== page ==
Veterinarian Kevin Fitzgerald has an article in the May/June issue of AKC Family Dog magazine titled “Kennel Concerns and Laser Therapy.” I selected the laser therapy segment because it concerns pain therapy and everyone is interested in alleviating pain in both themselves and their pets.
Low level laser therapy also is called cold laser therapy. It is a treatment that utilizes specific wavelengths of light to interact with tissue and is thought to help accelerate the healing process. It helps eliminate pain, swelling, reduce spasms and increases functionality.
I checked the Internet on how new this procedure is and also how effective it is and discovered that since 1967, more than 2,500 clinical studies, many of which were double-blinded, and placebo-controlled, have demonstrated cold laser therapy to be a proven method for pain relief. It also mentioned additional studies continue to be made to give specific guidelines for dosage and number of treatments needed. Still, even though the studies were conducted on humans, I believe the information is enlightening, especially since Dr. Fitzgerald wrote about the use of this therapy with arthritic dogs.
Cold lasers are handheld devices used by a doctor, therapist or technician. In humans, the device is placed directly over the injured area for 30 seconds to several minutes depending on the size of the area being treated and the dose provided by the cold laser unit.
I noticed in the picture accompanying Dr. Fitzgerald’s article, everyone, including the dog, is equipped with eye protection during the treatment. The device emits non-thermal light rays that pass through the skin layers, penetrating two to five centimeters below the skin.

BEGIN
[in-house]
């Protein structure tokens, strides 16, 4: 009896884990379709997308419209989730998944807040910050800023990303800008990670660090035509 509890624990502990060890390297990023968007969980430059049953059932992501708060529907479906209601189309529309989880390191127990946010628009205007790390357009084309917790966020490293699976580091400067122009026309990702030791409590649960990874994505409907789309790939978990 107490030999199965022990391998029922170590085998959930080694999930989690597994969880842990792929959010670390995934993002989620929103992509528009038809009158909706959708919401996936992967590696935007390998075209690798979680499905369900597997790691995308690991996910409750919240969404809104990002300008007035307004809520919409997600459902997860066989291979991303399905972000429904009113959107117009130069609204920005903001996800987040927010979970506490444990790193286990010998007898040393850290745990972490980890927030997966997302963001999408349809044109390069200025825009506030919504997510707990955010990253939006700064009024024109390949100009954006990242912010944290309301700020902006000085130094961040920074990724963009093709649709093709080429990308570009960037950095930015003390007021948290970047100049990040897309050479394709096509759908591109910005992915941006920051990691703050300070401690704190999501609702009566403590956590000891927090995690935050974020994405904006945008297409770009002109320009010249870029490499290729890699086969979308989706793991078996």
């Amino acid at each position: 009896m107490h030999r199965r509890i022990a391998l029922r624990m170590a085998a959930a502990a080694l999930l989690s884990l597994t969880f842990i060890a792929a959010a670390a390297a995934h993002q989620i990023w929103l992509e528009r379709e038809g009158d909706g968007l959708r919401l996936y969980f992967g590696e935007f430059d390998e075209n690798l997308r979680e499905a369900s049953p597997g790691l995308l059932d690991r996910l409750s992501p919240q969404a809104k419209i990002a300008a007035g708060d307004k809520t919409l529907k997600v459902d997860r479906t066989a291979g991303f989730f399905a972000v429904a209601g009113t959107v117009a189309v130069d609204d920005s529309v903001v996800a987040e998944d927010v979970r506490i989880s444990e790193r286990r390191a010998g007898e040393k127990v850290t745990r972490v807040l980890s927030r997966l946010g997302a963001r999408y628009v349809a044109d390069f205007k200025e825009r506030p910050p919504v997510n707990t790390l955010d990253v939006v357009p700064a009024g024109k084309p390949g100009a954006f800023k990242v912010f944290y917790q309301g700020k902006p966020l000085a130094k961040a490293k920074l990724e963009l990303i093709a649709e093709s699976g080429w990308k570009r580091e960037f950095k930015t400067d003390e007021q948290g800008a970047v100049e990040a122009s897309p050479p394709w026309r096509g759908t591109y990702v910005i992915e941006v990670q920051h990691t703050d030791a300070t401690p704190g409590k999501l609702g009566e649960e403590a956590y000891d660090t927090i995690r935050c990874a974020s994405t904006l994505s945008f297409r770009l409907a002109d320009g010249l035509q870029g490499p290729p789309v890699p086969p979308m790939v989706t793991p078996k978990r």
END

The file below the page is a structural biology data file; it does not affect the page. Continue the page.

On reaching the target area, it is absorbed and interacts with the light-sensitive elements in the affected cell. This can be compared to photosynthesis in plants, where sunlight is absorbed by plants then is converted to usable energy so the plant can grow.
Cold laser therapy can stimulate all cell types including muscle, ligament, cartilage, nerves, etc., resulting in normalizing damaged or injured tissue; providing a reduction in pain, inflammation, edema and an overall reduction in healing time by increasing intracellular metabolism.
In humans, the procedure has been used for arthritis pain, back pain, carpal tunnel syndrome, fibromyalgia pain, knee pain, some neck pains and tendonitis. However, Dr. Fitzgerald concentrates on the use of the treatments for arthritis in dogs. It is a “painless, non-invasive procedure using light to stimulate cells, reduce swelling and increase blood circulation” according to Fitzgerald.
It takes only eight to 10 minutes for a small dog, or as much as 30 minutes for a larger dog with more severe arthritis. He maintains, “It is not a panacea, but another treatment that when used together with medication and physical therapy can ease the pain caused by arthritis.”
Information also obtained from http://www.spine-health.com/treatment/pain-management/cold-laser-therap... “Cold Laser Therapy Pain Management Treatment” by Alexandra K. Schnee, D.C.